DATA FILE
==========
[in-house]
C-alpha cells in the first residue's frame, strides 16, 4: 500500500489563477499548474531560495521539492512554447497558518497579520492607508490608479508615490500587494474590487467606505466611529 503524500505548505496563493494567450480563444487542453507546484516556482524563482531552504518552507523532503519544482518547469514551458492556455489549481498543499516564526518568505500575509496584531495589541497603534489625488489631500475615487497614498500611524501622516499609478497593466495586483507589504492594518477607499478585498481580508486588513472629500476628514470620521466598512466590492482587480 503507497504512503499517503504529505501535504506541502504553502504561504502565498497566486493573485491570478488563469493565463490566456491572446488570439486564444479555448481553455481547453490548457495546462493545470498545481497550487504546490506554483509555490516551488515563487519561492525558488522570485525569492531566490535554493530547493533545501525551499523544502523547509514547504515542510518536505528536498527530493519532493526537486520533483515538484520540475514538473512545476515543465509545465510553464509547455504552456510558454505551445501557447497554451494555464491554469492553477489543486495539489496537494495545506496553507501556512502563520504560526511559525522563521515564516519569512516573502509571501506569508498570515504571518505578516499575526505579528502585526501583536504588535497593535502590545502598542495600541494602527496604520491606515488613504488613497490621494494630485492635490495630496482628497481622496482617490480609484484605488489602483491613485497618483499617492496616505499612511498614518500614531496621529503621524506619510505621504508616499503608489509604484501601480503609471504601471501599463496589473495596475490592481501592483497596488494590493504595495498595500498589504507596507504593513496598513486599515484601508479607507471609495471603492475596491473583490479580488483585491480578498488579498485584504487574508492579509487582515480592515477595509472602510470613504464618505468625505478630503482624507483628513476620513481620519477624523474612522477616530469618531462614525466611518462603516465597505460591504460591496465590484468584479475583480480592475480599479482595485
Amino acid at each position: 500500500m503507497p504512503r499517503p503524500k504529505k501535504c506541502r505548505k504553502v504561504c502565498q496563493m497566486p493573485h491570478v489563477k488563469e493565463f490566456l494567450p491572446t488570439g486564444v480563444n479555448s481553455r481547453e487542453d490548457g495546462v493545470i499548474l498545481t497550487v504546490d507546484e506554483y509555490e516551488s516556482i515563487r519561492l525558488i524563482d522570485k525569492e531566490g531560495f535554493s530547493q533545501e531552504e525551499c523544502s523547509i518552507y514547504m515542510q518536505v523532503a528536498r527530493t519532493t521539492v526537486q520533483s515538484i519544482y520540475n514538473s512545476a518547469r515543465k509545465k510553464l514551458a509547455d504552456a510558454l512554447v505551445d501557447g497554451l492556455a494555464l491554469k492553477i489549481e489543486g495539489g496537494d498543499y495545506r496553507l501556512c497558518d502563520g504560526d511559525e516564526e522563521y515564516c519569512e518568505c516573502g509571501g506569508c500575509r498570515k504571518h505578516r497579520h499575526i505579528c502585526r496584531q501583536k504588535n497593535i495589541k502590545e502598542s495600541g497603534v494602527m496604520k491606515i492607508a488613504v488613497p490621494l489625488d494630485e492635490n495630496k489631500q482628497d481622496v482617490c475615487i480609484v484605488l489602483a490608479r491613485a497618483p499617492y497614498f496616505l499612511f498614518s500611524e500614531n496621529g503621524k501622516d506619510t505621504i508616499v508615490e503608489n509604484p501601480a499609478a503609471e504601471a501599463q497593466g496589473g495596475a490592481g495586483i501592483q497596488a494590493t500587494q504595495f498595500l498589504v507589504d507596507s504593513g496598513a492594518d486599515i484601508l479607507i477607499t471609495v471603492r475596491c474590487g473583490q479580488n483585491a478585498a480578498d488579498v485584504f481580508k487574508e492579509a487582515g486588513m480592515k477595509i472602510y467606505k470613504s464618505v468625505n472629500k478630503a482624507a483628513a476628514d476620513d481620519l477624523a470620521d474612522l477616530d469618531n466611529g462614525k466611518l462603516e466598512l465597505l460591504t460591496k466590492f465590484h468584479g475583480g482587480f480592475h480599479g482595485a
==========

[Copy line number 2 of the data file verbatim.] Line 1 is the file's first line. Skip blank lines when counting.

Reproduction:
C-alpha cells in the first residue's frame, strides 16, 4: 500500500489563477499548474531560495521539492512554447497558518497579520492607508490608479508615490500587494474590487467606505466611529 503524500505548505496563493494567450480563444487542453507546484516556482524563482531552504518552507523532503519544482518547469514551458492556455489549481498543499516564526518568505500575509496584531495589541497603534489625488489631500475615487497614498500611524501622516499609478497593466495586483507589504492594518477607499478585498481580508486588513472629500476628514470620521466598512466590492482587480 503507497504512503499517503504529505501535504506541502504553502504561504502565498497566486493573485491570478488563469493565463490566456491572446488570439486564444479555448481553455481547453490548457495546462493545470498545481497550487504546490506554483509555490516551488515563487519561492525558488522570485525569492531566490535554493530547493533545501525551499523544502523547509514547504515542510518536505528536498527530493519532493526537486520533483515538484520540475514538473512545476515543465509545465510553464509547455504552456510558454505551445501557447497554451494555464491554469492553477489543486495539489496537494495545506496553507501556512502563520504560526511559525522563521515564516519569512516573502509571501506569508498570515504571518505578516499575526505579528502585526501583536504588535497593535502590545502598542495600541494602527496604520491606515488613504488613497490621494494630485492635490495630496482628497481622496482617490480609484484605488489602483491613485497618483499617492496616505499612511498614518500614531496621529503621524506619510505621504508616499503608489509604484501601480503609471504601471501599463496589473495596475490592481501592483497596488494590493504595495498595500498589504507596507504593513496598513486599515484601508479607507471609495471603492475596491473583490479580488483585491480578498488579498485584504487574508492579509487582515480592515477595509472602510470613504464618505468625505478630503482624507483628513476620513481620519477624523474612522477616530469618531462614525466611518462603516465597505460591504460591496465590484468584479475583480480592475480599479482595485